WINSLOW — The Town Council took the first of two necessary votes on this year’s town budget, which is more than $500,000 more than last year’s, approving it unanimously, 7-0.

To cover the increase in the budget, the town is taking nearly $1.2 million from its surplus account to maintain the tax rate, which is $15.50 per $1,000 valuation. The town has roughly $4.6 million in its surplus account, according to Town Manager Michael Heavener.

The second reading and vote on the budget is scheduled for May 12.

A public hearing was held before the vote was taken, but none of the roughly dozen residents present commented on the proposed annual budget, which is $21,284,338.

The nearly $1.2 million is one of the highest totals the town has taken out of its surplus, according to District Four councilman Raymond Caron.

“I’d be more comfortable if it was closer to $800,000 and we looked at another $400,000 in cuts,” Caron said. “But I can accept this and take it into chance. Next year it may bite us.”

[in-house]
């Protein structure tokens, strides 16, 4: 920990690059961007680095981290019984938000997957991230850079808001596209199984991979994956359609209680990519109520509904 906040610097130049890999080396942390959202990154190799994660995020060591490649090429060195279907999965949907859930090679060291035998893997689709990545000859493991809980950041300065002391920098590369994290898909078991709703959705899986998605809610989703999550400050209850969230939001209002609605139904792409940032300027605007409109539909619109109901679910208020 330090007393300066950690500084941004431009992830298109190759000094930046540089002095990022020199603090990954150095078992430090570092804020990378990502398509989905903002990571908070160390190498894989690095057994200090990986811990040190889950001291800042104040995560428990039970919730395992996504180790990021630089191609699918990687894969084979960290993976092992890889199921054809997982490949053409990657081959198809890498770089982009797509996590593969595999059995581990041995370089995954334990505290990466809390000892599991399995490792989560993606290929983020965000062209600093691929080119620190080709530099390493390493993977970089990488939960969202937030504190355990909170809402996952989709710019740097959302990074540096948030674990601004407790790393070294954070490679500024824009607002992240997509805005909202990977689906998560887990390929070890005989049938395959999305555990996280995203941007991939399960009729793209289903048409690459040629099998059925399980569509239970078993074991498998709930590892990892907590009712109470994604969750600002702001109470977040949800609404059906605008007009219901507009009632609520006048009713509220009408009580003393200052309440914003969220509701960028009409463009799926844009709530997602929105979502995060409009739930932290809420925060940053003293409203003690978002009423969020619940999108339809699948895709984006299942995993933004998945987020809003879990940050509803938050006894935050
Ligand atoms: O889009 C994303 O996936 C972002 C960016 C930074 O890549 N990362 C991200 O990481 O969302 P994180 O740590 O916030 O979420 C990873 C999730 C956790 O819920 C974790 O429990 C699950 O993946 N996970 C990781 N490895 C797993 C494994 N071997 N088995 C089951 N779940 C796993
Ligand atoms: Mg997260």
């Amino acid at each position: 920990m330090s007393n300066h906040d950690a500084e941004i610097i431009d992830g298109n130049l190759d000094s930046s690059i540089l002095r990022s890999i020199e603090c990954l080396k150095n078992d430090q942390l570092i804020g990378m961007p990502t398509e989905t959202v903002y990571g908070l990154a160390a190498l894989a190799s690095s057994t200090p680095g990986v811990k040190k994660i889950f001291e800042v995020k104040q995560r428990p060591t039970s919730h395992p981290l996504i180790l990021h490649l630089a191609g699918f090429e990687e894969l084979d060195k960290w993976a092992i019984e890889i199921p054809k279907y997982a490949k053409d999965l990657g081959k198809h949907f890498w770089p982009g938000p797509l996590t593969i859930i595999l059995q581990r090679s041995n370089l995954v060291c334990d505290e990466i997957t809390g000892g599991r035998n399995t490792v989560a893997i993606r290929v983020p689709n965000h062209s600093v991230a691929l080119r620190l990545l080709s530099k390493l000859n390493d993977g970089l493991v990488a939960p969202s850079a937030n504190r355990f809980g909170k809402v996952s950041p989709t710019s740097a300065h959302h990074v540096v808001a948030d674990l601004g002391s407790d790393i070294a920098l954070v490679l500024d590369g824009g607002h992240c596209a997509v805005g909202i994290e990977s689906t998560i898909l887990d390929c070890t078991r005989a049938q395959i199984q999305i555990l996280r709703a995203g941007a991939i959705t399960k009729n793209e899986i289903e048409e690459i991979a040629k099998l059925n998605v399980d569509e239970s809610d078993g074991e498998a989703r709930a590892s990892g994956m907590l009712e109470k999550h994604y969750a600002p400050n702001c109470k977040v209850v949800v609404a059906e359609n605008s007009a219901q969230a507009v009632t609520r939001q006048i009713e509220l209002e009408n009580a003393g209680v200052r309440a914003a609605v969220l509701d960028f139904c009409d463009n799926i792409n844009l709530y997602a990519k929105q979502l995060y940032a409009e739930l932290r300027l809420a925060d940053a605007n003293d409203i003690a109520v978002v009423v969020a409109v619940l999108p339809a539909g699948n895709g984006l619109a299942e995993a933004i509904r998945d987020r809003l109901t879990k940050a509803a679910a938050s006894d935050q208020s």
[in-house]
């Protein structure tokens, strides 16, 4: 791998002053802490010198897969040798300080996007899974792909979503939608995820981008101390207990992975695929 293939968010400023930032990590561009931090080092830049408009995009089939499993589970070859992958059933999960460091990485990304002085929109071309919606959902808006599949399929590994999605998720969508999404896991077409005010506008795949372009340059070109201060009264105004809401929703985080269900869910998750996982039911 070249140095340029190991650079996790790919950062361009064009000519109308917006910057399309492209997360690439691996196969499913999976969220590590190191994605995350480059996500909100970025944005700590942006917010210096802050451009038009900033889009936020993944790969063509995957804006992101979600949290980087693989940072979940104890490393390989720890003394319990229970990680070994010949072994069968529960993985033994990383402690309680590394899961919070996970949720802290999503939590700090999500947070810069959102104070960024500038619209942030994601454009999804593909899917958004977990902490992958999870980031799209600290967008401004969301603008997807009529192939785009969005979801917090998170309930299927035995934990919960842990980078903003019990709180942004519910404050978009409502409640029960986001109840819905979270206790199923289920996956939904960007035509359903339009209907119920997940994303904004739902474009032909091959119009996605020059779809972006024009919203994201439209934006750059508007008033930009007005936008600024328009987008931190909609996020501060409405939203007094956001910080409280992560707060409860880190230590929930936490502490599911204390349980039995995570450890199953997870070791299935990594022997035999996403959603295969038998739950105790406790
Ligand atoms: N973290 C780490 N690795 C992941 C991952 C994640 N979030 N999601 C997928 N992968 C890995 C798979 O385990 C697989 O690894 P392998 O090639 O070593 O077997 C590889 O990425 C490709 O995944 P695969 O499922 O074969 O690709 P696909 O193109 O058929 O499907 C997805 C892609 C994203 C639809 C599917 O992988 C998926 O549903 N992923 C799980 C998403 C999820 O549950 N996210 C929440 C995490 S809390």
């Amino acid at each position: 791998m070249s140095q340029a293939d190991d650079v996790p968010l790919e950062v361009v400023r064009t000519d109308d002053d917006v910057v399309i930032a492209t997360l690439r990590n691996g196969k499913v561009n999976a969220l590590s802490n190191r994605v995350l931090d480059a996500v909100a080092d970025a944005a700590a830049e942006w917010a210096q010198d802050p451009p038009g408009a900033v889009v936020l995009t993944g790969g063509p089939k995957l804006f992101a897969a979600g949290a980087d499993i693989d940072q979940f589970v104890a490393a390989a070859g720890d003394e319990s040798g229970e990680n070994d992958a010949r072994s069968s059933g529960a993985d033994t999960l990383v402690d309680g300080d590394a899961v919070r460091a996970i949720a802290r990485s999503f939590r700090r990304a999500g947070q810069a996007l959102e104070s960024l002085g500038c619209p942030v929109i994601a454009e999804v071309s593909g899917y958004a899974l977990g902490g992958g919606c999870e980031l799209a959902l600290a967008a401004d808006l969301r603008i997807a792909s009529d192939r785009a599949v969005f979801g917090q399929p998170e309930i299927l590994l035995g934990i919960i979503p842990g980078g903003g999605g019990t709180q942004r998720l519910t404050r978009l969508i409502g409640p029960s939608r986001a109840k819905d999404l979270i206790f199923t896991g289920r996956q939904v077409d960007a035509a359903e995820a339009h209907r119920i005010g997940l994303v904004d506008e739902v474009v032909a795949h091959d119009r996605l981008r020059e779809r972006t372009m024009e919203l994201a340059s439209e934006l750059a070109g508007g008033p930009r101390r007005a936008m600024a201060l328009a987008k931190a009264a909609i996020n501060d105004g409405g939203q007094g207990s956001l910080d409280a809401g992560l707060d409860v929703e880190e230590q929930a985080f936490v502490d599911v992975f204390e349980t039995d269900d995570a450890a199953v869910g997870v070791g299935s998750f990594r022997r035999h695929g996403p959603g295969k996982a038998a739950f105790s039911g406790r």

Councilman Kenneth Fletcher said the town is capable of taking less than the proposed amount from the surplus fund if departments are able to keep an eye on spending.

“We will plan on using this amount, but if we can continue to manage our affairs, we will end up not using anywhere near as much of that reserve fund balance — I hope,” Fletcher said.

Municipal expenditures increased by nearly $150,000, due mostly to increased expenses, Heavener said on Monday. Education expenses increased by nearly $370,000.

More than $714,000 is proposed to be transferred to the town’s capital improvement account, nearly $110,000 more than last year’s budget. The funds are for projects such as a new roof for the fire department, which is estimated at $75,000, according to Heavener, and improvements to the library, which include fixing drainage issues.

Other uses of those funds include $200,000 set aside for road and street maintenance, which is less than half the town would hope to put aside for road work, according to Heavener.

“We used to put $425,000 aside for road work,” Heavener said.

Some of the shortfall in Winslow’s municipal budget is a result of the continuing decrease in state revenue sharing, with nearly $580,000 in state funding being cut since 2009, according to Heavener.

Some other increases proposed in the budget include an additional $25,000 for the fire department, which is looking into purchasing new call-out gear, and sewer costs, which are up more than $20,000.

“Those are just the cause of yearly increases in cost,” Heavener said.

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